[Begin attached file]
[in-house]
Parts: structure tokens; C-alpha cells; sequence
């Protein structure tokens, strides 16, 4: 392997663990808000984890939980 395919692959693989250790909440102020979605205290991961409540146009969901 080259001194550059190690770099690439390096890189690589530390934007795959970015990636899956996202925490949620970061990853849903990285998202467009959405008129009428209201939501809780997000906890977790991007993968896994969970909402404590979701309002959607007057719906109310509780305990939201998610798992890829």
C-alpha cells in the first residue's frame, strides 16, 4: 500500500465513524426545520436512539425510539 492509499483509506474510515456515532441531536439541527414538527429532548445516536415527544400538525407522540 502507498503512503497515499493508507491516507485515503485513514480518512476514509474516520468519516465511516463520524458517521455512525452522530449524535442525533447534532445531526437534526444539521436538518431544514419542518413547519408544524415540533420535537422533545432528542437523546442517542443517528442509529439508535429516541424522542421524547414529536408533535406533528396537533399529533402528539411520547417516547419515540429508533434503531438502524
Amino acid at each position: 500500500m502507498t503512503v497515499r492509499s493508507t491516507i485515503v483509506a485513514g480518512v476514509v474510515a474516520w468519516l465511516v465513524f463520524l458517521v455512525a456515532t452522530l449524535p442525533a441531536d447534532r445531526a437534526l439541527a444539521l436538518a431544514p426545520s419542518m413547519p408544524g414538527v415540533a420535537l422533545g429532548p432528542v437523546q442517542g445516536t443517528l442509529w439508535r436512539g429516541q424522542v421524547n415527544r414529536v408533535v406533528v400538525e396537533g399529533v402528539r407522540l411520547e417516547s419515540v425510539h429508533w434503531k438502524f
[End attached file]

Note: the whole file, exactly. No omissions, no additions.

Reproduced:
[in-house]
Parts: structure tokens; C-alpha cells; sequence
């Protein structure tokens, strides 16, 4: 392997663990808000984890939980 395919692959693989250790909440102020979605205290991961409540146009969901 080259001194550059190690770099690439390096890189690589530390934007795959970015990636899956996202925490949620970061990853849903990285998202467009959405008129009428209201939501809780997000906890977790991007993968896994969970909402404590979701309002959607007057719906109310509780305990939201998610798992890829």
C-alpha cells in the first residue's frame, strides 16, 4: 500500500465513524426545520436512539425510539 492509499483509506474510515456515532441531536439541527414538527429532548445516536415527544400538525407522540 502507498503512503497515499493508507491516507485515503485513514480518512476514509474516520468519516465511516463520524458517521455512525452522530449524535442525533447534532445531526437534526444539521436538518431544514419542518413547519408544524415540533420535537422533545432528542437523546442517542443517528442509529439508535429516541424522542421524547414529536408533535406533528396537533399529533402528539411520547417516547419515540429508533434503531438502524
Amino acid at each position: 500500500m502507498t503512503v497515499r492509499s493508507t491516507i485515503v483509506a485513514g480518512v476514509v474510515a474516520w468519516l465511516v465513524f463520524l458517521v455512525a456515532t452522530l449524535p442525533a441531536d447534532r445531526a437534526l439541527a444539521l436538518a431544514p426545520s419542518m413547519p408544524g414538527v415540533a420535537l422533545g429532548p432528542v437523546q442517542g445516536t443517528l442509529w439508535r436512539g429516541q424522542v421524547n415527544r414529536v408533535v406533528v400538525e396537533g399529533v402528539r407522540l411520547e417516547s419515540v425510539h429508533w434503531k438502524f